39Speak to Him often of your business, your plans, your troubles, your fears - of everything that concerns you.
40When we see a beautiful object, a beautiful garden, or a beautiful flower, let us think that there we behold a ray of the infinite beauty of God, who has given existence to that object.
41Mary being destined to negotiate peace between God and man, it was not proper that she should be an accomplice in the disobedience of Adam.
42We must show charity towards the sick, who are in greater need of help. Let us take them some small gift if they are poor, or, at least let us go and wait on them and comfort them.
43Jesus is the mediator of justice; Mary obtains for us grace; for, as St. Bernard, St. Bonaventure, St. Bernardine of Siena, St. Germanus, St. Antoninus, and others say, it is the will of God to dispense through the hands of Mary whatever graces he is pleased to bestow upon us. With God, the prayers of the saints are the prayers of His friends, but the prayers of Mary are the prayers of His mother.
44How beautiful she is, Our Lady of compassion! How dear! How utterly unselfish! How filled with joy for Him - and us - in the depths of her own agony and desolation!
45Devil does not bring sinners to Hell with their eyes open: he first blinds them with the malice of their own sins. He thus leads them to eternal perdition. Before we fall into sin, the enemy labours to blind us, that we may not see the evil we do, and the ruin we bring upon ourselves by offending God. After we commit sin, he seeks to make us dumb, that, through shame, we may conceal our guilt in confession.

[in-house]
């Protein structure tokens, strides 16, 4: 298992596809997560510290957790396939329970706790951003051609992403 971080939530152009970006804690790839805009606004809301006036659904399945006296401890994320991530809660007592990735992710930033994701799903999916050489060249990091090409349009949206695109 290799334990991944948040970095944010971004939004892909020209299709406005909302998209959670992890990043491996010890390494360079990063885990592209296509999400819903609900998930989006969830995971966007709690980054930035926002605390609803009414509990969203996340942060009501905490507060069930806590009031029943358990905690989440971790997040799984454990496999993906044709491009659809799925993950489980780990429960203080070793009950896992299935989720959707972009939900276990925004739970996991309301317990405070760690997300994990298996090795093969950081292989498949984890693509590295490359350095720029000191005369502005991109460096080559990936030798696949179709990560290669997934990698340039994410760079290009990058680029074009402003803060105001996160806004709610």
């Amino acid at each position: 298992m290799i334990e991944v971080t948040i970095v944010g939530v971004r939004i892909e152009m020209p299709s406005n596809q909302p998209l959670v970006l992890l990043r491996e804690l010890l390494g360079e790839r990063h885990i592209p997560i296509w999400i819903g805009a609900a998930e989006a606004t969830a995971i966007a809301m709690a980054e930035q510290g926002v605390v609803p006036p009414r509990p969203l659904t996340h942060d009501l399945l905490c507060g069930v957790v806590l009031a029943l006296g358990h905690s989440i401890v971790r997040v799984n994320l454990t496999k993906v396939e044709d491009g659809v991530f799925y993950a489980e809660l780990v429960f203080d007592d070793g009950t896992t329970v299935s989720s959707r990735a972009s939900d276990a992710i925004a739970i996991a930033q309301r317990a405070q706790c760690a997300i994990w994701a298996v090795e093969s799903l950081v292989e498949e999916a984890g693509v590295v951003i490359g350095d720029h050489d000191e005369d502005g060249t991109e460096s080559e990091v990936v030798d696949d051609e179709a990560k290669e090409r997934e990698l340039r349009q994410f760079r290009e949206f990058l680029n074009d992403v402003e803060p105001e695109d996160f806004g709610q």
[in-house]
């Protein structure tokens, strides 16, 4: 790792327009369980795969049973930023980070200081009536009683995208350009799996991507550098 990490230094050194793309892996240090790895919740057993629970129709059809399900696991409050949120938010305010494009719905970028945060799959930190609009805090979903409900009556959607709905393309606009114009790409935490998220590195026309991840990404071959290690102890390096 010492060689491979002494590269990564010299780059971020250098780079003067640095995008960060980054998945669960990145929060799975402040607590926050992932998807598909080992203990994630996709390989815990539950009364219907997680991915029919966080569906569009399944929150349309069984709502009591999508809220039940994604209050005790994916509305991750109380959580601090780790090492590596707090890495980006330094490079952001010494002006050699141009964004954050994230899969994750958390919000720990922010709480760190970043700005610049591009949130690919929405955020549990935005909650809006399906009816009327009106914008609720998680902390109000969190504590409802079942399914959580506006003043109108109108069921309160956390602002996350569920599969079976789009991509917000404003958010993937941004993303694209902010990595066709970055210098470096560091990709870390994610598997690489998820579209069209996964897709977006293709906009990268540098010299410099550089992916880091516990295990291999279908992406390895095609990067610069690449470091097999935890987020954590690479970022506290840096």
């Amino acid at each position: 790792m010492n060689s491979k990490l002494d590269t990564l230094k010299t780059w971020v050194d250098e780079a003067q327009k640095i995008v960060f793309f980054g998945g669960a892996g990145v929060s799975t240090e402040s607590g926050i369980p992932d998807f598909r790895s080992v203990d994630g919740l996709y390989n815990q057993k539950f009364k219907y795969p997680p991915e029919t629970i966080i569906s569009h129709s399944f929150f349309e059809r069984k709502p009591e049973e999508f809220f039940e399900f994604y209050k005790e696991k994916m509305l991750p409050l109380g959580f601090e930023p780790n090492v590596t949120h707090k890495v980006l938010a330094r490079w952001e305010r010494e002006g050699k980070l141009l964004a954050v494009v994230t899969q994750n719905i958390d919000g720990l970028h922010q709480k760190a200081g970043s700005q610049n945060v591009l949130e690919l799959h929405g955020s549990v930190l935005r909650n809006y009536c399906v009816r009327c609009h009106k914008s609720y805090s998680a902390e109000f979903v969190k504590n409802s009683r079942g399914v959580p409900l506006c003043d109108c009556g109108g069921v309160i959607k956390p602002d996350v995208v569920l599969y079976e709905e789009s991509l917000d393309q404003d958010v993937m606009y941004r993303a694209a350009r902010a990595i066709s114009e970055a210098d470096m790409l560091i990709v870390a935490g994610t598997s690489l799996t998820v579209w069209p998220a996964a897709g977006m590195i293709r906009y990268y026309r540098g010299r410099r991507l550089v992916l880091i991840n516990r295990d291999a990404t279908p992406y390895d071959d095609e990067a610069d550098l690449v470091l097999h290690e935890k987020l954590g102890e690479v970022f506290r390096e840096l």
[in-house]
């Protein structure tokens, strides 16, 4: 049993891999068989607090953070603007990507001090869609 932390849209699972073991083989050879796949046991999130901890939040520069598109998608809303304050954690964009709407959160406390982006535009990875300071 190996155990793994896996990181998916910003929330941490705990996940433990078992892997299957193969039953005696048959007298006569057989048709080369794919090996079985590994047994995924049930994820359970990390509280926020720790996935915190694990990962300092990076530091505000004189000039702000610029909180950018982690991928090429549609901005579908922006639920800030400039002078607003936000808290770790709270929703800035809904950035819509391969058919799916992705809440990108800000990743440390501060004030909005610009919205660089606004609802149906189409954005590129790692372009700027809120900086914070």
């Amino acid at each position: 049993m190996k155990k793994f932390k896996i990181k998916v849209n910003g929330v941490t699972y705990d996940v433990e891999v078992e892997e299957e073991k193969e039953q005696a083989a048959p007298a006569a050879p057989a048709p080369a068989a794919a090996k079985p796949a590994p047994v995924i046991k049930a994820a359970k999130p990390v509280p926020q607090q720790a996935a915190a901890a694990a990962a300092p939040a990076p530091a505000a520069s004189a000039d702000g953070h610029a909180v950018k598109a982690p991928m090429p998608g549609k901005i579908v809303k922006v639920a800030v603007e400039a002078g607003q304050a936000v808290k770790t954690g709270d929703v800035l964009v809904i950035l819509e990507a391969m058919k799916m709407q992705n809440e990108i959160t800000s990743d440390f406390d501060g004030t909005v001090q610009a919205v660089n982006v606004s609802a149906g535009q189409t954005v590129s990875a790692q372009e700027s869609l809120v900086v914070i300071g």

46The heart of man is, so to speak, the paradise of God.
47Acquire the habit of speaking to God as if you were alone with Him, familiarly and with confidence and love, as to the dearest and most loving of friends. Speak to Him often of your business, your plans, your troubles, your fears - of everything that concerns you. Converse with Him confidently and frankly; for God is not wont to speak to a soul that does not speak to Him.
48To obtain salvation we must tremble at the thought of being lost, and tremble not so much at the thought of hell, as of sin, which alone can send us thither. He who dreads sin avoids dangerous occasions, frequently recommends himself to God, and has recourse to the means of keeping himself in the state of grace. He who acts thus will be saved; but for him who lives not in this manner it is morally impossible to be saved.